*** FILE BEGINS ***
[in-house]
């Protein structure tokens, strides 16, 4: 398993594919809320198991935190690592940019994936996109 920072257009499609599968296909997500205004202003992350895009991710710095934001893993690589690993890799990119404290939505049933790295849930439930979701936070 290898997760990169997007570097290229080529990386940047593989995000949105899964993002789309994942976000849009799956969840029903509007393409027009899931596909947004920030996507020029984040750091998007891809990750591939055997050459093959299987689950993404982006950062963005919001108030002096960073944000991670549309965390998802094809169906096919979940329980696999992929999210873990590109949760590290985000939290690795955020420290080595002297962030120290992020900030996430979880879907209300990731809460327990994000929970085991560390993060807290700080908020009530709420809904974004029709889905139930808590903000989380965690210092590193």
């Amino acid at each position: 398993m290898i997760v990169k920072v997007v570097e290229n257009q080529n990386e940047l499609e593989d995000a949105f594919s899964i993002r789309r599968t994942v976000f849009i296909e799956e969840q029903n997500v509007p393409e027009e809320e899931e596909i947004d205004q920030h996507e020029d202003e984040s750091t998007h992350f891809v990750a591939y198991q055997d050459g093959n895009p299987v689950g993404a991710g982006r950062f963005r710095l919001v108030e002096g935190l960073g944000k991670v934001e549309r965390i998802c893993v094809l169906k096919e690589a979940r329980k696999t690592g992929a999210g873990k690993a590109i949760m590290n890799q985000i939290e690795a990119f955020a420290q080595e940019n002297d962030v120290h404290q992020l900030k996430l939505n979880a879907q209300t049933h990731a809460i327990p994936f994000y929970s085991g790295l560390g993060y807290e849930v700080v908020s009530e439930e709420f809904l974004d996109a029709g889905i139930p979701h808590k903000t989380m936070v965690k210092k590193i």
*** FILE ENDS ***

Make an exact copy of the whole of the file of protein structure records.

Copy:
[in-house]
């Protein structure tokens, strides 16, 4: 398993594919809320198991935190690592940019994936996109 920072257009499609599968296909997500205004202003992350895009991710710095934001893993690589690993890799990119404290939505049933790295849930439930979701936070 290898997760990169997007570097290229080529990386940047593989995000949105899964993002789309994942976000849009799956969840029903509007393409027009899931596909947004920030996507020029984040750091998007891809990750591939055997050459093959299987689950993404982006950062963005919001108030002096960073944000991670549309965390998802094809169906096919979940329980696999992929999210873990590109949760590290985000939290690795955020420290080595002297962030120290992020900030996430979880879907209300990731809460327990994000929970085991560390993060807290700080908020009530709420809904974004029709889905139930808590903000989380965690210092590193």
């Amino acid at each position: 398993m290898i997760v990169k920072v997007v570097e290229n257009q080529n990386e940047l499609e593989d995000a949105f594919s899964i993002r789309r599968t994942v976000f849009i296909e799956e969840q029903n997500v509007p393409e027009e809320e899931e596909i947004d205004q920030h996507e020029d202003e984040s750091t998007h992350f891809v990750a591939y198991q055997d050459g093959n895009p299987v689950g993404a991710g982006r950062f963005r710095l919001v108030e002096g935190l960073g944000k991670v934001e549309r965390i998802c893993v094809l169906k096919e690589a979940r329980k696999t690592g992929a999210g873990k690993a590109i949760m590290n890799q985000i939290e690795a990119f955020a420290q080595e940019n002297d962030v120290h404290q992020l900030k996430l939505n979880a879907q209300t049933h990731a809460i327990p994936f994000y929970s085991g790295l560390g993060y807290e849930v700080v908020s009530e439930e709420f809904l974004d996109a029709g889905i139930p979701h808590k903000t989380m936070v965690k210092k590193i």